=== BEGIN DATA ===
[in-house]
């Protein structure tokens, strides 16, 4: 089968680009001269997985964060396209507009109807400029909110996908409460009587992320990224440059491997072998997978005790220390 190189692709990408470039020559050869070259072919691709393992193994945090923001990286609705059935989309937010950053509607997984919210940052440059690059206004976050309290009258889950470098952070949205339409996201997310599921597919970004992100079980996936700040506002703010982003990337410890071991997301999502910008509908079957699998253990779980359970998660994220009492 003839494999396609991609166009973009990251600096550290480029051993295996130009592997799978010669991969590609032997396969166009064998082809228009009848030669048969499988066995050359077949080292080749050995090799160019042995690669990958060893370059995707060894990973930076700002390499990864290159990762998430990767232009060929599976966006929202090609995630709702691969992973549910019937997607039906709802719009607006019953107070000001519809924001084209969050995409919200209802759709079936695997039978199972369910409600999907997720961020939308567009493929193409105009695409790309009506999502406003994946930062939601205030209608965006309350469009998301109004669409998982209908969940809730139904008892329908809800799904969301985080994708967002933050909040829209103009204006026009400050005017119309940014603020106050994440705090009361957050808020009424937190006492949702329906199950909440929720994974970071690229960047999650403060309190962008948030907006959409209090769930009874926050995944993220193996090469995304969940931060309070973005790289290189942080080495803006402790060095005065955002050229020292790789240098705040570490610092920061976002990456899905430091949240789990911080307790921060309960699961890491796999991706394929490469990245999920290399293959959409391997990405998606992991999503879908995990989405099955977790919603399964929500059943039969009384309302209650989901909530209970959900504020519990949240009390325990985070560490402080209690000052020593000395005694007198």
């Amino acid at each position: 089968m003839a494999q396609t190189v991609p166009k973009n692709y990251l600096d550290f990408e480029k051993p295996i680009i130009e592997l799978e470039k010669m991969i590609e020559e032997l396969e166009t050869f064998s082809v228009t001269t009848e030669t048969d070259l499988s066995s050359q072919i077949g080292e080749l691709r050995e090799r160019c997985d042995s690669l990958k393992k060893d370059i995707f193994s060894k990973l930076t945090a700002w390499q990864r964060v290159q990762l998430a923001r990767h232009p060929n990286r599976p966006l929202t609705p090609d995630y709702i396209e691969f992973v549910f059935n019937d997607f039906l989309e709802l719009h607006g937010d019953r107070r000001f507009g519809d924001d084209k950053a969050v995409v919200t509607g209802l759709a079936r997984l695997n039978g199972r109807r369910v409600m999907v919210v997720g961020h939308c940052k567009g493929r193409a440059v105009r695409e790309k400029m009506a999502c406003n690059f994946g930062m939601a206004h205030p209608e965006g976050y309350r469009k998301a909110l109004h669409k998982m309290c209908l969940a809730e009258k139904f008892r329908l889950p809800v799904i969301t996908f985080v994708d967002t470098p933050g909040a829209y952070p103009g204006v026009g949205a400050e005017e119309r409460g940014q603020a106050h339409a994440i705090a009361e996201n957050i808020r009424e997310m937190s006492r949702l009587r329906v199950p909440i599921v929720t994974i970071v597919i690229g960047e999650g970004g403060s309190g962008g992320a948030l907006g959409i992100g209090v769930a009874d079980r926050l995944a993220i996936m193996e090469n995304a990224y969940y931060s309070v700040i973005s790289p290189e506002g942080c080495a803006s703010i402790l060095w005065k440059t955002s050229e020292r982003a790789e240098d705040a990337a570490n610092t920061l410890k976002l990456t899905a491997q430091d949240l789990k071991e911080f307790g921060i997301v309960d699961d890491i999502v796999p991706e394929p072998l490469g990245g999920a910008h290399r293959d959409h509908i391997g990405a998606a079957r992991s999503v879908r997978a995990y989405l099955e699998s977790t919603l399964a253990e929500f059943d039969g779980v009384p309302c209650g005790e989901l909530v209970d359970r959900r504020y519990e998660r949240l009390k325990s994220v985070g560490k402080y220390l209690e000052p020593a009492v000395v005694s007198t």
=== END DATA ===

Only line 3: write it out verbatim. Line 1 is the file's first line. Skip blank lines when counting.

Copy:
């Amino acid at each position: 089968m003839a494999q396609t190189v991609p166009k973009n692709y990251l600096d550290f990408e480029k051993p295996i680009i130009e592997l799978e470039k010669m991969i590609e020559e032997l396969e166009t050869f064998s082809v228009t001269t009848e030669t048969d070259l499988s066995s050359q072919i077949g080292e080749l691709r050995e090799r160019c997985d042995s690669l990958k393992k060893d370059i995707f193994s060894k990973l930076t945090a700002w390499q990864r964060v290159q990762l998430a923001r990767h232009p060929n990286r599976p966006l929202t609705p090609d995630y709702i396209e691969f992973v549910f059935n019937d997607f039906l989309e709802l719009h607006g937010d019953r107070r000001f507009g519809d924001d084209k950053a969050v995409v919200t509607g209802l759709a079936r997984l695997n039978g199972r109807r369910v409600m999907v919210v997720g961020h939308c940052k567009g493929r193409a440059v105009r695409e790309k400029m009506a999502c406003n690059f994946g930062m939601a206004h205030p209608e965006g976050y309350r469009k998301a909110l109004h669409k998982m309290c209908l969940a809730e009258k139904f008892r329908l889950p809800v799904i969301t996908f985080v994708d967002t470098p933050g909040a829209y952070p103009g204006v026009g949205a400050e005017e119309r409460g940014q603020a106050h339409a994440i705090a009361e996201n957050i808020r009424e997310m937190s006492r949702l009587r329906v199950p909440i599921v929720t994974i970071v597919i690229g960047e999650g970004g403060s309190g962008g992320a948030l907006g959409i992100g209090v769930a009874d079980r926050l995944a993220i996936m193996e090469n995304a990224y969940y931060s309070v700040i973005s790289p290189e506002g942080c080495a803006s703010i402790l060095w005065k440059t955002s050229e020292r982003a790789e240098d705040a990337a570490n610092t920061l410890k976002l990456t899905a491997q430091d949240l789990k071991e911080f307790g921060i997301v309960d699961d890491i999502v796999p991706e394929p072998l490469g990245g999920a910008h290399r293959d959409h509908i391997g990405a998606a079957r992991s999503v879908r997978a995990y989405l099955e699998s977790t919603l399964a253990e929500f059943d039969g779980v009384p309302c209650g005790e989901l909530v209970d359970r959900r504020y519990e998660r949240l009390k325990s994220v985070g560490k402080y220390l209690e000052p020593a009492v000395v005694s007198t």